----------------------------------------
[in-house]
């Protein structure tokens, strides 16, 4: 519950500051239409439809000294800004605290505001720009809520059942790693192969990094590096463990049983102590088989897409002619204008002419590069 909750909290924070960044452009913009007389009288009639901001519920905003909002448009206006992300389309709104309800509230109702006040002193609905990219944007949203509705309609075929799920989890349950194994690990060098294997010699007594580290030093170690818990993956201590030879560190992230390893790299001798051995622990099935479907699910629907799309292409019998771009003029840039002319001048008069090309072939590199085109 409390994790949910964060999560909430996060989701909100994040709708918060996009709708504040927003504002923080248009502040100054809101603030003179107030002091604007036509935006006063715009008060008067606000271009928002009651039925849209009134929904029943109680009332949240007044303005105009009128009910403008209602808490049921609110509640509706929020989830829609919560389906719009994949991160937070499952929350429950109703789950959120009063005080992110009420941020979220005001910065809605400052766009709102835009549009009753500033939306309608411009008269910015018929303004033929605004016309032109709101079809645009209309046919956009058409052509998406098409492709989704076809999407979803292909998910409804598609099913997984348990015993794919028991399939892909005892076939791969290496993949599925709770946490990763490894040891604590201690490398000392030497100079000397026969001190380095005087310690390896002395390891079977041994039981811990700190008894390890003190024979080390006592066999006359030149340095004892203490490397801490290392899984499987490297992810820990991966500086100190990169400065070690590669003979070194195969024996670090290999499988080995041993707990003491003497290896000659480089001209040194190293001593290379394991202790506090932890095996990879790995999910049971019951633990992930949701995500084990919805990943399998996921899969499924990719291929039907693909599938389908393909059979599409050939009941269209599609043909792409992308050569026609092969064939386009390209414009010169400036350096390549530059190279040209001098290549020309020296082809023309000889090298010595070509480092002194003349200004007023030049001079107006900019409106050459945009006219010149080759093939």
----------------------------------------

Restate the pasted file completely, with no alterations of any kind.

[in-house]
């Protein structure tokens, strides 16, 4: 519950500051239409439809000294800004605290505001720009809520059942790693192969990094590096463990049983102590088989897409002619204008002419590069 909750909290924070960044452009913009007389009288009639901001519920905003909002448009206006992300389309709104309800509230109702006040002193609905990219944007949203509705309609075929799920989890349950194994690990060098294997010699007594580290030093170690818990993956201590030879560190992230390893790299001798051995622990099935479907699910629907799309292409019998771009003029840039002319001048008069090309072939590199085109 409390994790949910964060999560909430996060989701909100994040709708918060996009709708504040927003504002923080248009502040100054809101603030003179107030002091604007036509935006006063715009008060008067606000271009928002009651039925849209009134929904029943109680009332949240007044303005105009009128009910403008209602808490049921609110509640509706929020989830829609919560389906719009994949991160937070499952929350429950109703789950959120009063005080992110009420941020979220005001910065809605400052766009709102835009549009009753500033939306309608411009008269910015018929303004033929605004016309032109709101079809645009209309046919956009058409052509998406098409492709989704076809999407979803292909998910409804598609099913997984348990015993794919028991399939892909005892076939791969290496993949599925709770946490990763490894040891604590201690490398000392030497100079000397026969001190380095005087310690390896002395390891079977041994039981811990700190008894390890003190024979080390006592066999006359030149340095004892203490490397801490290392899984499987490297992810820990991966500086100190990169400065070690590669003979070194195969024996670090290999499988080995041993707990003491003497290896000659480089001209040194190293001593290379394991202790506090932890095996990879790995999910049971019951633990992930949701995500084990919805990943399998996921899969499924990719291929039907693909599938389908393909059979599409050939009941269209599609043909792409992308050569026609092969064939386009390209414009010169400036350096390549530059190279040209001098290549020309020296082809023309000889090298010595070509480092002194003349200004007023030049001079107006900019409106050459945009006219010149080759093939």